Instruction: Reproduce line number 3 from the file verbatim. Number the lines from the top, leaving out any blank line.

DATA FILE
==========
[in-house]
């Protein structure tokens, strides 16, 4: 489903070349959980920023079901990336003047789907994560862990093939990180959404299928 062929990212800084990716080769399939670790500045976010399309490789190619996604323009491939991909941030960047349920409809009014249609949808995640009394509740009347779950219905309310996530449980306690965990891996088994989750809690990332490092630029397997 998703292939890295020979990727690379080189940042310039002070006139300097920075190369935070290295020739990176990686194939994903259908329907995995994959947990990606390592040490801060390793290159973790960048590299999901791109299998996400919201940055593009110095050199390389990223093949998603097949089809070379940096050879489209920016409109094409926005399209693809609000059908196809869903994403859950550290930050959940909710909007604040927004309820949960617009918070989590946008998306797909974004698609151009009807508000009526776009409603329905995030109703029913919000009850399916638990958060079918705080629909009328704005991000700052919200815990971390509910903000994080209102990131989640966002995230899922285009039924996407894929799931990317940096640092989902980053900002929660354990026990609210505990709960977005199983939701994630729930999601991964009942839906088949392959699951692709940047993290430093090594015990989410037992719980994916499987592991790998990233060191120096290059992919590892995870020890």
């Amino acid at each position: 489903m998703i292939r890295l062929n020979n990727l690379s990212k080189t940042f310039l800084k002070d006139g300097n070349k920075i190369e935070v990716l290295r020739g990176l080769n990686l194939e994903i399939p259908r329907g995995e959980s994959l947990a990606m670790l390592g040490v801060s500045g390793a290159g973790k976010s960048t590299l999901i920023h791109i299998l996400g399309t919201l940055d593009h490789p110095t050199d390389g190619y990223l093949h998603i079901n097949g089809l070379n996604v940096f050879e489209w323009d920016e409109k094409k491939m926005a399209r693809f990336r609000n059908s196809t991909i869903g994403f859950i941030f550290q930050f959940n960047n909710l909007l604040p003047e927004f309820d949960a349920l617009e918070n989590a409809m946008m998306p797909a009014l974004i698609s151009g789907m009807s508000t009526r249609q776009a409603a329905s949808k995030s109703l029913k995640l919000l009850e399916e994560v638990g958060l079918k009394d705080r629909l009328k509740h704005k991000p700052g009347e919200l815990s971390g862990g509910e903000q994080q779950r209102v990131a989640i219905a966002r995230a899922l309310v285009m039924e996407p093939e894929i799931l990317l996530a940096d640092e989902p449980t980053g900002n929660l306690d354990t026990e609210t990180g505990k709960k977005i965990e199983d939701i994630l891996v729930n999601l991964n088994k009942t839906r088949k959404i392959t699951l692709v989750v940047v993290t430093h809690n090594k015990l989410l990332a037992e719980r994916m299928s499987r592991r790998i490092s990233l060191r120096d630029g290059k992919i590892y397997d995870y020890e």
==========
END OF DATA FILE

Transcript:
């Amino acid at each position: 489903m998703i292939r890295l062929n020979n990727l690379s990212k080189t940042f310039l800084k002070d006139g300097n070349k920075i190369e935070v990716l290295r020739g990176l080769n990686l194939e994903i399939p259908r329907g995995e959980s994959l947990a990606m670790l390592g040490v801060s500045g390793a290159g973790k976010s960048t590299l999901i920023h791109i299998l996400g399309t919201l940055d593009h490789p110095t050199d390389g190619y990223l093949h998603i079901n097949g089809l070379n996604v940096f050879e489209w323009d920016e409109k094409k491939m926005a399209r693809f990336r609000n059908s196809t991909i869903g994403f859950i941030f550290q930050f959940n960047n909710l909007l604040p003047e927004f309820d949960a349920l617009e918070n989590a409809m946008m998306p797909a009014l974004i698609s151009g789907m009807s508000t009526r249609q776009a409603a329905s949808k995030s109703l029913k995640l919000l009850e399916e994560v638990g958060l079918k009394d705080r629909l009328k509740h704005k991000p700052g009347e919200l815990s971390g862990g509910e903000q994080q779950r209102v990131a989640i219905a966002r995230a899922l309310v285009m039924e996407p093939e894929i799931l990317l996530a940096d640092e989902p449980t980053g900002n929660l306690d354990t026990e609210t990180g505990k709960k977005i965990e199983d939701i994630l891996v729930n999601l991964n088994k009942t839906r088949k959404i392959t699951l692709v989750v940047v993290t430093h809690n090594k015990l989410l990332a037992e719980r994916m299928s499987r592991r790998i490092s990233l060191r120096d630029g290059k992919i590892y397997d995870y020890e």